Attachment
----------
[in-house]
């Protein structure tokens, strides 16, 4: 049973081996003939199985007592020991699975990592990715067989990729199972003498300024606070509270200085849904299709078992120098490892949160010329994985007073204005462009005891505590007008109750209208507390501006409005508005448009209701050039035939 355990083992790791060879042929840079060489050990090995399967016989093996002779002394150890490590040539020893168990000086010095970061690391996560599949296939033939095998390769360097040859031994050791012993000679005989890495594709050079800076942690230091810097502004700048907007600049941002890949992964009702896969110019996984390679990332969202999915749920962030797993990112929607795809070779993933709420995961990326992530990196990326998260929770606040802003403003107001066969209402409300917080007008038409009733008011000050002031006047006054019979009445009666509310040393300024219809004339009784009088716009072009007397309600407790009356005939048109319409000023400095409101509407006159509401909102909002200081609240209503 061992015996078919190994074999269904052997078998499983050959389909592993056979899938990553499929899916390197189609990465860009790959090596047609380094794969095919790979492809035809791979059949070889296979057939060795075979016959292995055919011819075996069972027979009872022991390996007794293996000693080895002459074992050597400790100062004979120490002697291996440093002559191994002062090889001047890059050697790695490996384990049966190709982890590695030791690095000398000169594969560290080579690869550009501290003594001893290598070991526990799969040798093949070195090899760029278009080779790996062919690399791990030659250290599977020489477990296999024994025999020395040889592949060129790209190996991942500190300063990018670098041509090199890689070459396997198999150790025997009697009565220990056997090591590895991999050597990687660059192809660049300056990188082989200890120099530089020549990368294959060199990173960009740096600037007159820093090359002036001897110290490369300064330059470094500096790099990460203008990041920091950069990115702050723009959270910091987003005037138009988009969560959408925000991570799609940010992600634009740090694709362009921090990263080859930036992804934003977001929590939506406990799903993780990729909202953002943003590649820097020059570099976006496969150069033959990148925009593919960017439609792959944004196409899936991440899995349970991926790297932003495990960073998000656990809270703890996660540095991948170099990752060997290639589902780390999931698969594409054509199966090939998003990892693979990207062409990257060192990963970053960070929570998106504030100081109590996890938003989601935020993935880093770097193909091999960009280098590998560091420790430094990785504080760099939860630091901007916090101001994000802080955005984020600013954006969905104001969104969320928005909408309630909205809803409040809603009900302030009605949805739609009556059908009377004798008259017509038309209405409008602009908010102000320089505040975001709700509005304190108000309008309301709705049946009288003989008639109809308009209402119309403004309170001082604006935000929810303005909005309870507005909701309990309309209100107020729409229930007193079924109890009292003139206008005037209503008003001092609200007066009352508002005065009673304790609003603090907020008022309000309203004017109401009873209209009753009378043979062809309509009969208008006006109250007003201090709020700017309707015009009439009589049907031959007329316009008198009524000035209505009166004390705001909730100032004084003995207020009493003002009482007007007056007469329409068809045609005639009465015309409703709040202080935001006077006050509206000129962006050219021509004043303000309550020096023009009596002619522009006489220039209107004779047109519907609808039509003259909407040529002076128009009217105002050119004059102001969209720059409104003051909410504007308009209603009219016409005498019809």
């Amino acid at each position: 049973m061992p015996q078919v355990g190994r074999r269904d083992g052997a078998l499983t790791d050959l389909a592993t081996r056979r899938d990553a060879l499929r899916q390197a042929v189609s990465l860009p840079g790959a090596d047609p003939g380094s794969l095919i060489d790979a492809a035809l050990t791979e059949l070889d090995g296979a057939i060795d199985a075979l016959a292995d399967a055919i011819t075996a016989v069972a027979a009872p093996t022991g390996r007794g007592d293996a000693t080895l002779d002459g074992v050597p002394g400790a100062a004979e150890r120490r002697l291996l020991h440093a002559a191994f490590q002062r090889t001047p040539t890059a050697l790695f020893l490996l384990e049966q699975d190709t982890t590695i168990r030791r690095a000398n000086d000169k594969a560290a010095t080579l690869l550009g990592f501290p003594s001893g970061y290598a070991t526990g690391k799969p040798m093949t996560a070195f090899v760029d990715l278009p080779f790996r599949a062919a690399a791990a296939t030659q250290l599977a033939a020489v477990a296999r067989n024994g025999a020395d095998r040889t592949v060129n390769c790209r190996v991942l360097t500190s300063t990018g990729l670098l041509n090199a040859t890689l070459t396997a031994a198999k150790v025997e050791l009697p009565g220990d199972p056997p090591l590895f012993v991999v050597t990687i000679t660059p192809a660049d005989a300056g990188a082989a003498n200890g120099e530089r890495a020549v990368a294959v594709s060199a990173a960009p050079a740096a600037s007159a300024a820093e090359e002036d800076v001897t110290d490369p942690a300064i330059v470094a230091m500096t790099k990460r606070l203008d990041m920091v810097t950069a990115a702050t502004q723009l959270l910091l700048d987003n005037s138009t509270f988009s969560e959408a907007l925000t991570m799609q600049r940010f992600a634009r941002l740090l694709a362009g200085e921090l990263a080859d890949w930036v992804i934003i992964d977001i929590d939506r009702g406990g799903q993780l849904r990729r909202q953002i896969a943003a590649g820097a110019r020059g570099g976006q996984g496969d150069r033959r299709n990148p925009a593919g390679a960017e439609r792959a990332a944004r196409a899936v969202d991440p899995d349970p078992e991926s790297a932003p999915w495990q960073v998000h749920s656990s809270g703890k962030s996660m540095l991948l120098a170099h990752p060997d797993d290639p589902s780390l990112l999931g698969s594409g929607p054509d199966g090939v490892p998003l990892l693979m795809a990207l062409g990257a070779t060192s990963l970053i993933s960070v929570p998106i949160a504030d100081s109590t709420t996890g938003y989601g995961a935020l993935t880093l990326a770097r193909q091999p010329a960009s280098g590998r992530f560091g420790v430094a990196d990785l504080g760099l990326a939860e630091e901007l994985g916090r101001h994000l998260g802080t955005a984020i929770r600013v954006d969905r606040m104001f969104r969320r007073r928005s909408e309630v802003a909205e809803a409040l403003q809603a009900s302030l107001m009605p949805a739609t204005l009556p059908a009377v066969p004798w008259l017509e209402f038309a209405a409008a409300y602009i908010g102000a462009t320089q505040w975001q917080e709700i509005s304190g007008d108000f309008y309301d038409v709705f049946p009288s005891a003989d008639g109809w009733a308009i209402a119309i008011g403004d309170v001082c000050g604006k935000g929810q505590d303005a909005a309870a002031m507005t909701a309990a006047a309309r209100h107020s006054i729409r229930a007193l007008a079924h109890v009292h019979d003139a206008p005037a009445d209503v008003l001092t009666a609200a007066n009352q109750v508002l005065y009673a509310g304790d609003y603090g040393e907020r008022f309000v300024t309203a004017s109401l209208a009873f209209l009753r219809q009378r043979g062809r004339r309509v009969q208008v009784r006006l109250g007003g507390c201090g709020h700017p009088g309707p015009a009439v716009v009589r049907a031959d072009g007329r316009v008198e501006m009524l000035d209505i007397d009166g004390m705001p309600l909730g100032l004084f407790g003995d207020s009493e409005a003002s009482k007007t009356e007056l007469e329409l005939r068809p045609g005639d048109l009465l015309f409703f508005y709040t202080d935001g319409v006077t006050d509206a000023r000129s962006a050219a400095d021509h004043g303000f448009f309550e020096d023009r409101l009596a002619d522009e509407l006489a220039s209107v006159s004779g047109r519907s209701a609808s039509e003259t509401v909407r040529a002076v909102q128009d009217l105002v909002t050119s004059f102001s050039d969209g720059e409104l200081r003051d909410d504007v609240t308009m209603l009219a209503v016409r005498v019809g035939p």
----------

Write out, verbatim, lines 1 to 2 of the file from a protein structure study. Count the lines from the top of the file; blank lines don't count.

[in-house]
């Protein structure tokens, strides 16, 4: 049973081996003939199985007592020991699975990592990715067989990729199972003498300024606070509270200085849904299709078992120098490892949160010329994985007073204005462009005891505590007008109750209208507390501006409005508005448009209701050039035939 355990083992790791060879042929840079060489050990090995399967016989093996002779002394150890490590040539020893168990000086010095970061690391996560599949296939033939095998390769360097040859031994050791012993000679005989890495594709050079800076942690230091810097502004700048907007600049941002890949992964009702896969110019996984390679990332969202999915749920962030797993990112929607795809070779993933709420995961990326992530990196990326998260929770606040802003403003107001066969209402409300917080007008038409009733008011000050002031006047006054019979009445009666509310040393300024219809004339009784009088716009072009007397309600407790009356005939048109319409000023400095409101509407006159509401909102909002200081609240209503 061992015996078919190994074999269904052997078998499983050959389909592993056979899938990553499929899916390197189609990465860009790959090596047609380094794969095919790979492809035809791979059949070889296979057939060795075979016959292995055919011819075996069972027979009872022991390996007794293996000693080895002459074992050597400790100062004979120490002697291996440093002559191994002062090889001047890059050697790695490996384990049966190709982890590695030791690095000398000169594969560290080579690869550009501290003594001893290598070991526990799969040798093949070195090899760029278009080779790996062919690399791990030659250290599977020489477990296999024994025999020395040889592949060129790209190996991942500190300063990018670098041509090199890689070459396997198999150790025997009697009565220990056997090591590895991999050597990687660059192809660049300056990188082989200890120099530089020549990368294959060199990173960009740096600037007159820093090359002036001897110290490369300064330059470094500096790099990460203008990041920091950069990115702050723009959270910091987003005037138009988009969560959408925000991570799609940010992600634009740090694709362009921090990263080859930036992804934003977001929590939506406990799903993780990729909202953002943003590649820097020059570099976006496969150069033959990148925009593919960017439609792959944004196409899936991440899995349970991926790297932003495990960073998000656990809270703890996660540095991948170099990752060997290639589902780390999931698969594409054509199966090939998003990892693979990207062409990257060192990963970053960070929570998106504030100081109590996890938003989601935020993935880093770097193909091999960009280098590998560091420790430094990785504080760099939860630091901007916090101001994000802080955005984020600013954006969905104001969104969320928005909408309630909205809803409040809603009900302030009605949805739609009556059908009377004798008259017509038309209405409008602009908010102000320089505040975001709700509005304190108000309008309301709705049946009288003989008639109809308009209402119309403004309170001082604006935000929810303005909005309870507005909701309990309309209100107020729409229930007193079924109890009292003139206008005037209503008003001092609200007066009352508002005065009673304790609003603090907020008022309000309203004017109401009873209209009753009378043979062809309509009969208008006006109250007003201090709020700017309707015009009439009589049907031959007329316009008198009524000035209505009166004390705001909730100032004084003995207020009493003002009482007007007056007469329409068809045609005639009465015309409703709040202080935001006077006050509206000129962006050219021509004043303000309550020096023009009596002619522009006489220039209107004779047109519907609808039509003259909407040529002076128009009217105002050119004059102001969209720059409104003051909410504007308009209603009219016409005498019809």